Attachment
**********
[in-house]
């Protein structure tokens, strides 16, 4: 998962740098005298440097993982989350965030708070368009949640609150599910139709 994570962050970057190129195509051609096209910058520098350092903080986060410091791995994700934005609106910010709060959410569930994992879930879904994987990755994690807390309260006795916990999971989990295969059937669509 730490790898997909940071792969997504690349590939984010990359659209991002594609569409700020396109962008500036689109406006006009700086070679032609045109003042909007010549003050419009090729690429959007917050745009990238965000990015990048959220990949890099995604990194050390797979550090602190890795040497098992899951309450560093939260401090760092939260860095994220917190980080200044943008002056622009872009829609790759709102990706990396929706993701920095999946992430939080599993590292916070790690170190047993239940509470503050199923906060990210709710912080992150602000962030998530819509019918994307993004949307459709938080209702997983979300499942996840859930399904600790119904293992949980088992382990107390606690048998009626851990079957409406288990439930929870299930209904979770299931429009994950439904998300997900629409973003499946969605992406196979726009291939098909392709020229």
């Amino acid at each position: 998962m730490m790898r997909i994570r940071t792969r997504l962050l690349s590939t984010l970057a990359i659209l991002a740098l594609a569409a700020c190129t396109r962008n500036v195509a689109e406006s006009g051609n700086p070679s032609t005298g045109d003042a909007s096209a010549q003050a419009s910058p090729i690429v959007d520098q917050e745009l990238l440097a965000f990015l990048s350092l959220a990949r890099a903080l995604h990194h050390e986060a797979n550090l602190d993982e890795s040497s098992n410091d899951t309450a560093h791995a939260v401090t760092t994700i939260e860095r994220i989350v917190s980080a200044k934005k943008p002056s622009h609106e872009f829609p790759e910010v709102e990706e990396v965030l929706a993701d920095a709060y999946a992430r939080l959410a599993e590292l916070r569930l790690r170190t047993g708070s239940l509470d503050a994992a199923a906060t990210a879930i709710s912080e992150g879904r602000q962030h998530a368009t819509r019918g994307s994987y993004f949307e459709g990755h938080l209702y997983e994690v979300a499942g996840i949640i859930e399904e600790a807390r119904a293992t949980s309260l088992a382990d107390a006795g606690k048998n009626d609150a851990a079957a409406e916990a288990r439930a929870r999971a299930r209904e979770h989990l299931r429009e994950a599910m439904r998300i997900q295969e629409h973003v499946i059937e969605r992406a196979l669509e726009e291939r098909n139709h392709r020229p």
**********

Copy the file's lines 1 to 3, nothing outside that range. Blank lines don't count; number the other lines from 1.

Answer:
[in-house]
């Protein structure tokens, strides 16, 4: 998962740098005298440097993982989350965030708070368009949640609150599910139709 994570962050970057190129195509051609096209910058520098350092903080986060410091791995994700934005609106910010709060959410569930994992879930879904994987990755994690807390309260006795916990999971989990295969059937669509 730490790898997909940071792969997504690349590939984010990359659209991002594609569409700020396109962008500036689109406006006009700086070679032609045109003042909007010549003050419009090729690429959007917050745009990238965000990015990048959220990949890099995604990194050390797979550090602190890795040497098992899951309450560093939260401090760092939260860095994220917190980080200044943008002056622009872009829609790759709102990706990396929706993701920095999946992430939080599993590292916070790690170190047993239940509470503050199923906060990210709710912080992150602000962030998530819509019918994307993004949307459709938080209702997983979300499942996840859930399904600790119904293992949980088992382990107390606690048998009626851990079957409406288990439930929870299930209904979770299931429009994950439904998300997900629409973003499946969605992406196979726009291939098909392709020229």
């Amino acid at each position: 998962m730490m790898r997909i994570r940071t792969r997504l962050l690349s590939t984010l970057a990359i659209l991002a740098l594609a569409a700020c190129t396109r962008n500036v195509a689109e406006s006009g051609n700086p070679s032609t005298g045109d003042a909007s096209a010549q003050a419009s910058p090729i690429v959007d520098q917050e745009l990238l440097a965000f990015l990048s350092l959220a990949r890099a903080l995604h990194h050390e986060a797979n550090l602190d993982e890795s040497s098992n410091d899951t309450a560093h791995a939260v401090t760092t994700i939260e860095r994220i989350v917190s980080a200044k934005k943008p002056s622009h609106e872009f829609p790759e910010v709102e990706e990396v965030l929706a993701d920095a709060y999946a992430r939080l959410a599993e590292l916070r569930l790690r170190t047993g708070s239940l509470d503050a994992a199923a906060t990210a879930i709710s912080e992150g879904r602000q962030h998530a368009t819509r019918g994307s994987y993004f949307e459709g990755h938080l209702y997983e994690v979300a499942g996840i949640i859930e399904e600790a807390r119904a293992t949980s309260l088992a382990d107390a006795g606690k048998n009626d609150a851990a079957a409406e916990a288990r439930a929870r999971a299930r209904e979770h989990l299931r429009e994950a599910m439904r998300i997900q295969e629409h973003v499946i059937e969605r992406a196979l669509e726009e291939r098909n139709h392709r020229p």